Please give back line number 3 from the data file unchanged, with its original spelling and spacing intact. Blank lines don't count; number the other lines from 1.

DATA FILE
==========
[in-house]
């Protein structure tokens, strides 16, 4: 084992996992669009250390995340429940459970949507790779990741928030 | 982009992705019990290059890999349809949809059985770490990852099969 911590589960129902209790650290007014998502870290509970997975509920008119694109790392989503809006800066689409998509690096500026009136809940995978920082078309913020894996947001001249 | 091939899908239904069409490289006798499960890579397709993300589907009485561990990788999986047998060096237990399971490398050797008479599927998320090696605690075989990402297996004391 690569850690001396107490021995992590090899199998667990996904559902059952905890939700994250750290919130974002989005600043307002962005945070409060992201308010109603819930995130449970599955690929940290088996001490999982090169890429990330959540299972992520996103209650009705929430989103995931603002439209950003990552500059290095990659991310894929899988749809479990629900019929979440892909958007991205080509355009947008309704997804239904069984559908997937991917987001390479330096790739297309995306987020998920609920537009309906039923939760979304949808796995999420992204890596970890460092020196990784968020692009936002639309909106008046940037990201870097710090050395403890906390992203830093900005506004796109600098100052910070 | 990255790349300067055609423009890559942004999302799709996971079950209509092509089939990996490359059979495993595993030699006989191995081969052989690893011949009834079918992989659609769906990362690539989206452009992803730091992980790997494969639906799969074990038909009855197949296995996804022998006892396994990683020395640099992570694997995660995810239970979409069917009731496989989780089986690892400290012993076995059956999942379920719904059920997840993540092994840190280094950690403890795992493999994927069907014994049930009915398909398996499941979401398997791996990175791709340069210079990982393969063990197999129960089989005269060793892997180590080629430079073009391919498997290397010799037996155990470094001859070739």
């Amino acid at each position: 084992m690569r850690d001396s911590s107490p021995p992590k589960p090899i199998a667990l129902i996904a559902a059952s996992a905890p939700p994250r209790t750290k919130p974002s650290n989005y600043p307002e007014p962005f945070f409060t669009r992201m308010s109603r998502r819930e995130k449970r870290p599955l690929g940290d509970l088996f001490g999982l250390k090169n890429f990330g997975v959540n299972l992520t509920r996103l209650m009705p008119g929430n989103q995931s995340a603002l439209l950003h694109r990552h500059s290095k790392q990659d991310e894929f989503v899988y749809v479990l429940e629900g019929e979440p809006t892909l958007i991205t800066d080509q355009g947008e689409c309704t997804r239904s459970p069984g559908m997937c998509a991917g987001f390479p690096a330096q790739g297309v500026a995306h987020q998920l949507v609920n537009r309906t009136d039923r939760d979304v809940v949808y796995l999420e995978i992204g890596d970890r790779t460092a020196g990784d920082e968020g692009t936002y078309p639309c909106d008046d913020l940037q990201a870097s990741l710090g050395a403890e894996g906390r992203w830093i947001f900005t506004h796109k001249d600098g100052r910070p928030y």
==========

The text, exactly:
């Amino acid at each position: 084992m690569r850690d001396s911590s107490p021995p992590k589960p090899i199998a667990l129902i996904a559902a059952s996992a905890p939700p994250r209790t750290k919130p974002s650290n989005y600043p307002e007014p962005f945070f409060t669009r992201m308010s109603r998502r819930e995130k449970r870290p599955l690929g940290d509970l088996f001490g999982l250390k090169n890429f990330g997975v959540n299972l992520t509920r996103l209650m009705p008119g929430n989103q995931s995340a603002l439209l950003h694109r990552h500059s290095k790392q990659d991310e894929f989503v899988y749809v479990l429940e629900g019929e979440p809006t892909l958007i991205t800066d080509q355009g947008e689409c309704t997804r239904s459970p069984g559908m997937c998509a991917g987001f390479p690096a330096q790739g297309v500026a995306h987020q998920l949507v609920n537009r309906t009136d039923r939760d979304v809940v949808y796995l999420e995978i992204g890596d970890r790779t460092a020196g990784d920082e968020g692009t936002y078309p639309c909106d008046d913020l940037q990201a870097s990741l710090g050395a403890e894996g906390r992203w830093i947001f900005t506004h796109k001249d600098g100052r910070p928030y």